Are you a Man U supporter?
Millard:Yeah, I am - thatís kind of where the song started out more as kind of a project to see if I could write a song about that without it necessarily being a Futureheads song in the beginning. When we came to record the other lads liked it enough to want to work out the version for us to do as a group sort of thing. There are a lot of songs like that one of us will have that stylistically would never work in the band so itís always nice to eventually work through that . . . something that doesnít sound like it would work in the band eventually becomes important for the new record.
You said you had a goal to Nasty and abrasive music? Has this changed?
Millard: A little bit in the sense that you donít want to do the same thing too often. Weíre very concerned with being regarded as one of those bands that can be around for a long time, and being known for one thing and one thing only is never very good for that. We love a challenge so there was something nice in trying to prove that we were a band that could be more than just abrasive. Thereís elements in the new record that are still quite s similar to the first album but I think thereís a lot more ambition to the song writing on the second album.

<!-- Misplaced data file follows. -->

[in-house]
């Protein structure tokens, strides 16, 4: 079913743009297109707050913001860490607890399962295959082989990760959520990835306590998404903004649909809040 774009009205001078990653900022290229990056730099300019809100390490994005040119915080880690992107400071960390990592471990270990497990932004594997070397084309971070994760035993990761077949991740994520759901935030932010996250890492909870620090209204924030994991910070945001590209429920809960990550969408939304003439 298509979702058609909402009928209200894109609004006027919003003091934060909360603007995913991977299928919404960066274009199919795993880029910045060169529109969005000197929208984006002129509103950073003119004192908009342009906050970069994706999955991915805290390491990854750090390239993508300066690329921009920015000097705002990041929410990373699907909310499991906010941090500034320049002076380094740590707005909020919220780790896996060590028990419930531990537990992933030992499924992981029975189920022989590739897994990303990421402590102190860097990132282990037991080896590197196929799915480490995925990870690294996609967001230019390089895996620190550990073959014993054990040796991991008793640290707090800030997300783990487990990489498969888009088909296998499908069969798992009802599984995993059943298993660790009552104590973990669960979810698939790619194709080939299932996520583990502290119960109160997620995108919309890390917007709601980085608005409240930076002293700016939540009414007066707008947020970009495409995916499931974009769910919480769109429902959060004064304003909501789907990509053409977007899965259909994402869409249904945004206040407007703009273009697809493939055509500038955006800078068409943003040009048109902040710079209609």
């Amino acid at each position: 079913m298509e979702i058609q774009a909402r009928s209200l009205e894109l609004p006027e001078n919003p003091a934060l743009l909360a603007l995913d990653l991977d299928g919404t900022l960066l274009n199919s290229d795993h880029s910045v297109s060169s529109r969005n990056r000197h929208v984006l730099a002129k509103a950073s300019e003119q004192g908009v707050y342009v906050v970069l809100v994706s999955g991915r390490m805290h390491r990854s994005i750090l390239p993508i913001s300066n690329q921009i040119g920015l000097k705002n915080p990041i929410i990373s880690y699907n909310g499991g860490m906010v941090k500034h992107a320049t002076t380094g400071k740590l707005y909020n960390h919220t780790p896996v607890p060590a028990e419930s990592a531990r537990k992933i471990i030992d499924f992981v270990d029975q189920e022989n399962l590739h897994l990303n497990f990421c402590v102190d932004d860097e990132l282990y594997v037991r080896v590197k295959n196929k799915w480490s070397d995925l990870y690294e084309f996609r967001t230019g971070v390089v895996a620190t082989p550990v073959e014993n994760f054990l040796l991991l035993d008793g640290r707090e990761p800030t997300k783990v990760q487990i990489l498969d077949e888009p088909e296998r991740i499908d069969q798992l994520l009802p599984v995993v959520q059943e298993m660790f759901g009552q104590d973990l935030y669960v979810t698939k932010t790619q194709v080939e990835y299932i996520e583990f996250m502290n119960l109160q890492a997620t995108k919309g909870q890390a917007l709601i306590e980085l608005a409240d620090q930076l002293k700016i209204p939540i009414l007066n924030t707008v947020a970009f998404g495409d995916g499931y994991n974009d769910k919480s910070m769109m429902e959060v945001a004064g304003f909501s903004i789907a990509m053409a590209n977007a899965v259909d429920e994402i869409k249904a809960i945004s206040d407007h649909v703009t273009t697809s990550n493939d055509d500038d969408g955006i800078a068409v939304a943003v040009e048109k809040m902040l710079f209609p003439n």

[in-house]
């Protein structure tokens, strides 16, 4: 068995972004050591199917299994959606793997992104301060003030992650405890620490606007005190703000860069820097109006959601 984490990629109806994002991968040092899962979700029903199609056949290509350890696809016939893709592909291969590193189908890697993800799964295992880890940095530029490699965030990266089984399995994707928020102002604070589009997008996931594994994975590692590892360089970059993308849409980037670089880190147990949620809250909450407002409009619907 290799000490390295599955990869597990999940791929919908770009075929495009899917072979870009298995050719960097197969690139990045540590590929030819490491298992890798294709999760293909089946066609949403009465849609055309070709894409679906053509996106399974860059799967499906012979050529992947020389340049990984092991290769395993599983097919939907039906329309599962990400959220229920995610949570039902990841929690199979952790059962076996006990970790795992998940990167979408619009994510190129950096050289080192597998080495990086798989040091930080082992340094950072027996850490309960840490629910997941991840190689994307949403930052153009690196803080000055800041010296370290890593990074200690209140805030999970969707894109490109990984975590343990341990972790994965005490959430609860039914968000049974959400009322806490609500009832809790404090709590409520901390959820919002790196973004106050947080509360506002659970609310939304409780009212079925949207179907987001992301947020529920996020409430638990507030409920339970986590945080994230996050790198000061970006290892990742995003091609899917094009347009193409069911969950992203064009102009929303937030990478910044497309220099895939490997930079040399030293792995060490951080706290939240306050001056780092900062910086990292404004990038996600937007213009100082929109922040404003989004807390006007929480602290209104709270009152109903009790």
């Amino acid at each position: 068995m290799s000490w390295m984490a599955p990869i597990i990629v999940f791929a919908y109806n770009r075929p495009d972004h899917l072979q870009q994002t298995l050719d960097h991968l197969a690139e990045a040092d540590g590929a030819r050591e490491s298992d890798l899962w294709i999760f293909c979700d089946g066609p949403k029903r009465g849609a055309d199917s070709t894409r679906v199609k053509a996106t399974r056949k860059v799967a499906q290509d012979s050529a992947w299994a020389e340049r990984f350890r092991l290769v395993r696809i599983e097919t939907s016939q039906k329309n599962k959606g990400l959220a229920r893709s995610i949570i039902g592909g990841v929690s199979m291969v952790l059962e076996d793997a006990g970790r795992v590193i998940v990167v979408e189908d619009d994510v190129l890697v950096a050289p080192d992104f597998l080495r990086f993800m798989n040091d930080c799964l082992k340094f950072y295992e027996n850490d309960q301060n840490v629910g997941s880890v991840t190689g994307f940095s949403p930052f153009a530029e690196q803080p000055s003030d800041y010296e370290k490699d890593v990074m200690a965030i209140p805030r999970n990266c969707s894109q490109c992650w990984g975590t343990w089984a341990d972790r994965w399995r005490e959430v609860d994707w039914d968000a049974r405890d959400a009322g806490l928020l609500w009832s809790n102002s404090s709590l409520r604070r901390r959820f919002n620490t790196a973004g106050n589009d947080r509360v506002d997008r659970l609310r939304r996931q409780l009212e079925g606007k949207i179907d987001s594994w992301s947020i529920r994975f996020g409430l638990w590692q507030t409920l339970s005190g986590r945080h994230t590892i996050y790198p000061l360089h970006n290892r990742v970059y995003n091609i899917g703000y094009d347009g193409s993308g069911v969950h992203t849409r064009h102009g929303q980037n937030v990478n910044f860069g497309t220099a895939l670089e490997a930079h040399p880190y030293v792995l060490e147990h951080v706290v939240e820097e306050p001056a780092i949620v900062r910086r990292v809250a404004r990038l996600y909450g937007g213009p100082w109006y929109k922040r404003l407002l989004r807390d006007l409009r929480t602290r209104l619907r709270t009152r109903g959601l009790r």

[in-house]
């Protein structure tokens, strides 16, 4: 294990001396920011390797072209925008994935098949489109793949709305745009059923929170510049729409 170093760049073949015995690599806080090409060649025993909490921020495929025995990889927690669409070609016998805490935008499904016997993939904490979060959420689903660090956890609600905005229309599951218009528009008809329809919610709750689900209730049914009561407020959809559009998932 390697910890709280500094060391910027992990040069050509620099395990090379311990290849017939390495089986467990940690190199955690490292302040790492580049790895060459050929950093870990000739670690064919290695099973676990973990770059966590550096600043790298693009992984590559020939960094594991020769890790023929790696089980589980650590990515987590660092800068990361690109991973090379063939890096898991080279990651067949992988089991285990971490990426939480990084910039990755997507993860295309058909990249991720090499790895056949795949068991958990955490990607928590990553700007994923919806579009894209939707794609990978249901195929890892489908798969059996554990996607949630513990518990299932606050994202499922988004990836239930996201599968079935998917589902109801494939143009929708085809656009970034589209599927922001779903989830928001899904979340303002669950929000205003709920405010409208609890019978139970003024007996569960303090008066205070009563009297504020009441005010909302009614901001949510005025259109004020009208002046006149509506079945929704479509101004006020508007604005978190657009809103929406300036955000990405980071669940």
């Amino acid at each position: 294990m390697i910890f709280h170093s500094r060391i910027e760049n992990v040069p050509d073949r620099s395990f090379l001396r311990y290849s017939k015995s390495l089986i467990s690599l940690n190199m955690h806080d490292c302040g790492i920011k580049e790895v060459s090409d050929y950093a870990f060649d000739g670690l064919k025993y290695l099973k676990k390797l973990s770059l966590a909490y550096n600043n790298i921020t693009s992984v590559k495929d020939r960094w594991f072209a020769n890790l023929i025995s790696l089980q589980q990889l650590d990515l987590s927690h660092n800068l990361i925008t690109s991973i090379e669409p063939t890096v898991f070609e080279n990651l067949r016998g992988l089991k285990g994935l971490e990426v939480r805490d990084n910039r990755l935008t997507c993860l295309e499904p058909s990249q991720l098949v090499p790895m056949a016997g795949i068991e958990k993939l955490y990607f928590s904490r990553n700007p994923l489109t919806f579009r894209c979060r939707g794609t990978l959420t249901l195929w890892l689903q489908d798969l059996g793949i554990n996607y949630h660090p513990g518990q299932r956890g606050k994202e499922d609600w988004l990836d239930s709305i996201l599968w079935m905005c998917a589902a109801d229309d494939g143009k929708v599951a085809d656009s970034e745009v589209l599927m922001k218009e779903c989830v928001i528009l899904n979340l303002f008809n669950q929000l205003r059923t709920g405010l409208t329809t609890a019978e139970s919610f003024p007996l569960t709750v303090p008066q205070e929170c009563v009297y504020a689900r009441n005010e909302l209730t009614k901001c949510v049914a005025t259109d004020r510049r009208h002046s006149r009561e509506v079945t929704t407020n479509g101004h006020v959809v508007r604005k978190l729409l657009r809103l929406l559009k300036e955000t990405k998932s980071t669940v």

Are the lyrics available?
Millard: Theyíre in the artwork this time. I think weíre a bit more sure of ourselves in terms of what weíre singing about this time. Itís not embarrassing having every one know what youíre singing about - itís quite nice in a way.
What did you get up to last time in Seattle that you might do again?
Millard: There was a vegetarian restaurant that we went to. Last time we had a day off we went to see the baseball. Doing something like that makes you feel like youíre somewhere special. Weíve got a couple of instores lined up, too. Weíre playing Easy Street Records.
What side of your family do your dark looks come from?
My dadís side I think. Thatís an unusual question. The lads sort of slightly take the piss out of us because they think I look a bit Mexican or something. Weíve got this lad for the minute doing merch with us, heís Peruvian, and people say me and him look like brothers.